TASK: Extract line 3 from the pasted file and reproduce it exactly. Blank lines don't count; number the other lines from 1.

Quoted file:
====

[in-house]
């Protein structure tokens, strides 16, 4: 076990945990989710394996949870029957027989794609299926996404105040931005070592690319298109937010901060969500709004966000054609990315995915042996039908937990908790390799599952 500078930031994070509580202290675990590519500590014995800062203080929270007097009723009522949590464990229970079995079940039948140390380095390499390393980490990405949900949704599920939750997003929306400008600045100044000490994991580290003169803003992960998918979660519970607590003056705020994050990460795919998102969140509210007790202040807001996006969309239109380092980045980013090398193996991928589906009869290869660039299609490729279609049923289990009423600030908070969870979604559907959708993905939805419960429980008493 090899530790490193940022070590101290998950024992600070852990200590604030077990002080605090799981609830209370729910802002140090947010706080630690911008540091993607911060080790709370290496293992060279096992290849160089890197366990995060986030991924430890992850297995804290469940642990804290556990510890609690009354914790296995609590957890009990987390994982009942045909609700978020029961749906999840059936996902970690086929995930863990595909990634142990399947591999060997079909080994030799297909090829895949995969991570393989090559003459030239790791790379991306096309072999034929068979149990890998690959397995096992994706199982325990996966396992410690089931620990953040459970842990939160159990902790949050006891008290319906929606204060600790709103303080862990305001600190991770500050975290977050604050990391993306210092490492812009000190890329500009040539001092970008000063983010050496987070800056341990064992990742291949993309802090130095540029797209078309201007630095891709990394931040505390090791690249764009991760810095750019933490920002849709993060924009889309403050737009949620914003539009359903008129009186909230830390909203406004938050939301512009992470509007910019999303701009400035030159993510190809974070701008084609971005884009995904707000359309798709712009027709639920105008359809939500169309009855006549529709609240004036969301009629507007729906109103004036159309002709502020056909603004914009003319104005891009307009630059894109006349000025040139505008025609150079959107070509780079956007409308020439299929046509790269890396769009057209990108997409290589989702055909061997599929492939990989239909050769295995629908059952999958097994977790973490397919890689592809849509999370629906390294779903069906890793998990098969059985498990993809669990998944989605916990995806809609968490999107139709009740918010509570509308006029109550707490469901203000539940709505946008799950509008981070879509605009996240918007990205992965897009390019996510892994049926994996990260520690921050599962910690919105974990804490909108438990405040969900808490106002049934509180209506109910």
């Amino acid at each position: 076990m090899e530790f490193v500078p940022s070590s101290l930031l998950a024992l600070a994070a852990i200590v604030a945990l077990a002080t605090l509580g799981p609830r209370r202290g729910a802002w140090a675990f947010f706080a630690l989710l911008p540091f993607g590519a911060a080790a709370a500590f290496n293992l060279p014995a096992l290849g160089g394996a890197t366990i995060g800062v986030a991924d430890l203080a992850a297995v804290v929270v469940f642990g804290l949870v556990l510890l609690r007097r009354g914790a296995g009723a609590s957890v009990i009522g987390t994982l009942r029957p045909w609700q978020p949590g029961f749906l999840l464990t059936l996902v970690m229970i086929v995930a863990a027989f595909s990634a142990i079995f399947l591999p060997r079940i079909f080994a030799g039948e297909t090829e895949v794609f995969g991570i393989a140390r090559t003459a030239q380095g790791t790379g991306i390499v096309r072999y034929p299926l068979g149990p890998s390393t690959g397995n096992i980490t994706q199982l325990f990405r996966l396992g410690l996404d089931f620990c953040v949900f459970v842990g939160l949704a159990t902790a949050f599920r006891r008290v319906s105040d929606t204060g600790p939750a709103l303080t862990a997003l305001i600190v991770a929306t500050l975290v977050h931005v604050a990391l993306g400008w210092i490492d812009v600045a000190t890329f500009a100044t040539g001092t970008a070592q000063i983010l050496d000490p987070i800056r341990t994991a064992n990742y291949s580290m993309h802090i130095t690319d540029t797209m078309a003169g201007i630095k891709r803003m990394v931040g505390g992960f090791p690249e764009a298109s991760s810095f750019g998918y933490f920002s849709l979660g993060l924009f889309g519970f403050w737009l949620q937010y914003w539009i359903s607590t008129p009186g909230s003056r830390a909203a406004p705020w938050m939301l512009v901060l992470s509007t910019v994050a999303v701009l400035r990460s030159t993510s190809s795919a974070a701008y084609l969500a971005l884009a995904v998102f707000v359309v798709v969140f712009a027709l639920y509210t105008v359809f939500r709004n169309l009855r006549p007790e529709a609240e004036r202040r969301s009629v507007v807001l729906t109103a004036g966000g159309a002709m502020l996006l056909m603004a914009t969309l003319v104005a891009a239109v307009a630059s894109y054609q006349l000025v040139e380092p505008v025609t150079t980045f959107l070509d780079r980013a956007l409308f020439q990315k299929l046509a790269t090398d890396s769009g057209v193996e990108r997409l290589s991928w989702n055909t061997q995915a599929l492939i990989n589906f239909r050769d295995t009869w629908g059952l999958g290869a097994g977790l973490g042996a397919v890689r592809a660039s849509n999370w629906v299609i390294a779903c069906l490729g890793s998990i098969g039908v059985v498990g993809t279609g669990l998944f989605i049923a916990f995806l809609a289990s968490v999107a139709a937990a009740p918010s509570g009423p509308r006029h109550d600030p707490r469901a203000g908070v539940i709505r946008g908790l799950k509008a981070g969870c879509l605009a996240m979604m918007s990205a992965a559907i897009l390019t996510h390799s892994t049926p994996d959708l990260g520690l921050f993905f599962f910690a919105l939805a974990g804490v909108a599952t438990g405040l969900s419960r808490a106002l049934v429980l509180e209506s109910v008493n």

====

């Amino acid at each position: 076990m090899e530790f490193v500078p940022s070590s101290l930031l998950a024992l600070a994070a852990i200590v604030a945990l077990a002080t605090l509580g799981p609830r209370r202290g729910a802002w140090a675990f947010f706080a630690l989710l911008p540091f993607g590519a911060a080790a709370a500590f290496n293992l060279p014995a096992l290849g160089g394996a890197t366990i995060g800062v986030a991924d430890l203080a992850a297995v804290v929270v469940f642990g804290l949870v556990l510890l609690r007097r009354g914790a296995g009723a609590s957890v009990i009522g987390t994982l009942r029957p045909w609700q978020p949590g029961f749906l999840l464990t059936l996902v970690m229970i086929v995930a863990a027989f595909s990634a142990i079995f399947l591999p060997r079940i079909f080994a030799g039948e297909t090829e895949v794609f995969g991570i393989a140390r090559t003459a030239q380095g790791t790379g991306i390499v096309r072999y034929p299926l068979g149990p890998s390393t690959g397995n096992i980490t994706q199982l325990f990405r996966l396992g410690l996404d089931f620990c953040v949900f459970v842990g939160l949704a159990t902790a949050f599920r006891r008290v319906s105040d929606t204060g600790p939750a709103l303080t862990a997003l305001i600190v991770a929306t500050l975290v977050h931005v604050a990391l993306g400008w210092i490492d812009v600045a000190t890329f500009a100044t040539g001092t970008a070592q000063i983010l050496d000490p987070i800056r341990t994991a064992n990742y291949s580290m993309h802090i130095t690319d540029t797209m078309a003169g201007i630095k891709r803003m990394v931040g505390g992960f090791p690249e764009a298109s991760s810095f750019g998918y933490f920002s849709l979660g993060l924009f889309g519970f403050w737009l949620q937010y914003w539009i359903s607590t008129p009186g909230s003056r830390a909203a406004p705020w938050m939301l512009v901060l992470s509007t910019v994050a999303v701009l400035r990460s030159t993510s190809s795919a974070a701008y084609l969500a971005l884009a995904v998102f707000v359309v798709v969140f712009a027709l639920y509210t105008v359809f939500r709004n169309l009855r006549p007790e529709a609240e004036r202040r969301s009629v507007v807001l729906t109103a004036g966000g159309a002709m502020l996006l056909m603004a914009t969309l003319v104005a891009a239109v307009a630059s894109y054609q006349l000025v040139e380092p505008v025609t150079t980045f959107l070509d780079r980013a956007l409308f020439q990315k299929l046509a790269t090398d890396s769009g057209v193996e990108r997409l290589s991928w989702n055909t061997q995915a599929l492939i990989n589906f239909r050769d295995t009869w629908g059952l999958g290869a097994g977790l973490g042996a397919v890689r592809a660039s849509n999370w629906v299609i390294a779903c069906l490729g890793s998990i098969g039908v059985v498990g993809t279609g669990l998944f989605i049923a916990f995806l809609a289990s968490v999107a139709a937990a009740p918010s509570g009423p509308r006029h109550d600030p707490r469901a203000g908070v539940i709505r946008g908790l799950k509008a981070g969870c879509l605009a996240m979604m918007s990205a992965a559907i897009l390019t996510h390799s892994t049926p994996d959708l990260g520690l921050f993905f599962f910690a919105l939805a974990g804490v909108a599952t438990g405040l969900s419960r808490a106002l049934v429980l509180e209506s109910v008493n």